The reasons for the postponement are the technical hitches and the capacity problems due to COVID-19, according to Vice President Nick Bos. “As a result, we have not been able to test the new system in the way we wanted. A careful transition on 10 January is therefore not feasible. To do so could discredit the excellent work that has been carried out on the project until now – and we have come a long way. We want to make a good start and do justice to all the work that has been carried out in the preceding period.”
What exactly does the transition mean? All processes, such as the processing of an invoice or filling in a new employee’s details, from the various departments will come under one system: SAP Cloud. That is more modern and more user-friendly than the current programs, which no longer meet the requirements of – among others – the tax office and for which the technical support is to be discontinued. The transition has been worked on for almost two years under the name ‘Programme Integrated Operational Management’.
“Purchasing, for example, will look more like the Amazon site,” says Bos. “Just like you can do there, you will be able to leave a review about the supplier. That will make it easier to see how satisfied we are with particular contract partners. Or take matters that managers have to approve, such as holidays or sideline activities. All that takes place via e-mail at the moment. The employee e-mails ‘I would like this or that’ and the person in charge okays it or not. In the future, the manager will be able to click a check mark in the HR file. It is immediately recorded properly, whereas with an e-mail you have to wait and see if it is saved.”
But there are not just advantages. “It is a considerable change. Not everyone will be able to work with the new system easily straight away. That is why we are training staff and there will be a helpdesk available.” Still, Bos would rather not have had the introduction now. “People are tired after one and a half years of COVID-19 and a cyberattack. It is a complex process, involving a lot of people. This means that they cannot always work from home, while that is what we would prefer at the moment. There are also more people off sick, and the training to teach staff how to use the program sometimes has to be cancelled. But circumstances are forcing us.”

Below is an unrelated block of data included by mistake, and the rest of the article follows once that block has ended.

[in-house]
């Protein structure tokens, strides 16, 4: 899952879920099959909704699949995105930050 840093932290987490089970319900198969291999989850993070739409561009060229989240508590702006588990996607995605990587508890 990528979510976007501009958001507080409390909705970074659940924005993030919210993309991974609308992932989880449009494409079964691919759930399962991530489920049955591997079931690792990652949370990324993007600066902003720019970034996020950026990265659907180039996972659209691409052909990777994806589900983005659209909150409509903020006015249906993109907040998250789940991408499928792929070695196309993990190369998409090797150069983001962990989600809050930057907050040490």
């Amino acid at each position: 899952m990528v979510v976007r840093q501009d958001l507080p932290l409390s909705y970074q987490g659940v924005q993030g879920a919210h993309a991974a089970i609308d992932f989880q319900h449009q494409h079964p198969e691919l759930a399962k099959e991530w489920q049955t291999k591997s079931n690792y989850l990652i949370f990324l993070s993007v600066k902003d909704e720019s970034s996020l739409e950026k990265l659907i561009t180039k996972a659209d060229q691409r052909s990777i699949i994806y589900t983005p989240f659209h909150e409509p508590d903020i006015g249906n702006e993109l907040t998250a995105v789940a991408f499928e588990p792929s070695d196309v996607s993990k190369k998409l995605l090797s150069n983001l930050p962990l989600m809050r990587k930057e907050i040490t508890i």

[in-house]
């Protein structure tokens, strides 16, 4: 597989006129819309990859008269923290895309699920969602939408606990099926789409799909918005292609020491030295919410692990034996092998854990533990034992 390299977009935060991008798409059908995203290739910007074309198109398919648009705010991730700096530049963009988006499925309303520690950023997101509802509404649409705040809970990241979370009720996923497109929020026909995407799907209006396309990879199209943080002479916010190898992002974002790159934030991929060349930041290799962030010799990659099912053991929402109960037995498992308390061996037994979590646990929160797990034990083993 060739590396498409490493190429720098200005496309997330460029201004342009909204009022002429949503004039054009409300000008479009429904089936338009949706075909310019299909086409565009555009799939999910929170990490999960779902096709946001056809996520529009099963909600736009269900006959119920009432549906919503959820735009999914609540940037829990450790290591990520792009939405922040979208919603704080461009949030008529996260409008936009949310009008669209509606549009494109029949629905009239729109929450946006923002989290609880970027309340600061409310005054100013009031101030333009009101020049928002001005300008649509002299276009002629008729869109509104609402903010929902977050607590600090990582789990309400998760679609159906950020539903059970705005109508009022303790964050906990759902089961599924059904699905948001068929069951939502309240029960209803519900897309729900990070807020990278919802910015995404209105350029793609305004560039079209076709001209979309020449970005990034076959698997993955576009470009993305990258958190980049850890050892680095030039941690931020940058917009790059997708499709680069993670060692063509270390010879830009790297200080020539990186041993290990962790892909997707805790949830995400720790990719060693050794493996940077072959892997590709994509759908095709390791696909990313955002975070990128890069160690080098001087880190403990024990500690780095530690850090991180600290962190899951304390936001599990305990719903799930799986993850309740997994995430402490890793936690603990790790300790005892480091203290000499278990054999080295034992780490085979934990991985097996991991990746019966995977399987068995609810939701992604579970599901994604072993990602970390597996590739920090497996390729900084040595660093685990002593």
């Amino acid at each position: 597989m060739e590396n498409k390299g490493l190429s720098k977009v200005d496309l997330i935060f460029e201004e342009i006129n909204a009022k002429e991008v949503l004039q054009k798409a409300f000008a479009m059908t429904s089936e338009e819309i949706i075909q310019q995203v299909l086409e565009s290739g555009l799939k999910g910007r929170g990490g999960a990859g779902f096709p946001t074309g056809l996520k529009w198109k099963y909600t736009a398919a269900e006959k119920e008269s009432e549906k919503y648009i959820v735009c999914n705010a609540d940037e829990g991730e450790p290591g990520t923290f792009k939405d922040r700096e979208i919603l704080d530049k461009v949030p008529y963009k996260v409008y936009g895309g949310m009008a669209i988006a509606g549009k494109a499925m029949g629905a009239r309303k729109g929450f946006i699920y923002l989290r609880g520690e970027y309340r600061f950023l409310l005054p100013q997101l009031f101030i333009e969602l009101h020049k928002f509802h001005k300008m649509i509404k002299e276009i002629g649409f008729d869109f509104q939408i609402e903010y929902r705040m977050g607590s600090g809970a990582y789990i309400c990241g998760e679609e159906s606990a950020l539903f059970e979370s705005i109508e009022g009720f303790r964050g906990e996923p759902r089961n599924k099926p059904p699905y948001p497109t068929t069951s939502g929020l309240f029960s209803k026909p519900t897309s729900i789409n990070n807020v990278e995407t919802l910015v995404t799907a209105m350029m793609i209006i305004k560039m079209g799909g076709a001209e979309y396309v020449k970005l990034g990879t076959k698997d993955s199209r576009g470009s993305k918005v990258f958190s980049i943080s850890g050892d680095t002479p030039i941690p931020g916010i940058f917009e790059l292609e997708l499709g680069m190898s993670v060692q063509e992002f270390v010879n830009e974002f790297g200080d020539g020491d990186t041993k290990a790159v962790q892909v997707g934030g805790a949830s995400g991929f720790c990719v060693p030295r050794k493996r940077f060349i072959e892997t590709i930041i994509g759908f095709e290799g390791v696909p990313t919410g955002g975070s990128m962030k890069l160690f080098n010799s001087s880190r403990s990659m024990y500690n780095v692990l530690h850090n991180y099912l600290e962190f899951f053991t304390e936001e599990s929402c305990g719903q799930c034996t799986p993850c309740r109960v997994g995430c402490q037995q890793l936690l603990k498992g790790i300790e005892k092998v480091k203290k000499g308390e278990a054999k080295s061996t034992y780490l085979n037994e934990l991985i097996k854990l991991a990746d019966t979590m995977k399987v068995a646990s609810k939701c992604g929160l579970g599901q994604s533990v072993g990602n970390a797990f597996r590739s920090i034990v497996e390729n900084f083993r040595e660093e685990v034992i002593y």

Staff has been working behind the scenes for almost two years trying to get things sorted on time. The decision whether they would go live on 10 January, was postponed by a week in order to carry out the final tests. “That date was chosen because it is the start of a new financial year. Everything you process in the old system, you will have to transfer later on. So, this moment makes sense. Still, we are insufficiently prepared, so we have postponed. I wouldn’t do that to the organisation.”
Maastricht University took a good look at the Vrije Universiteit in Amsterdam, Bos says. Replacing various IT systems there caused serious disruptions earlier this year. Suppliers couldn’t be paid, new employees did not receive their salaries, and students couldn’t sign up for exams. “Our staff visited Amsterdam to see what went wrong there and to learn from that.”
That does not mean that nothing can go wrong in Maastricht – even after the postponement. “Look, I’m not about to say that things will go 100 per cent well. We will certainly encounter a few problems. It is about whether they are things that we can sort out quickly. That is the balance that we are trying to find when we decide on the right moment to go live.”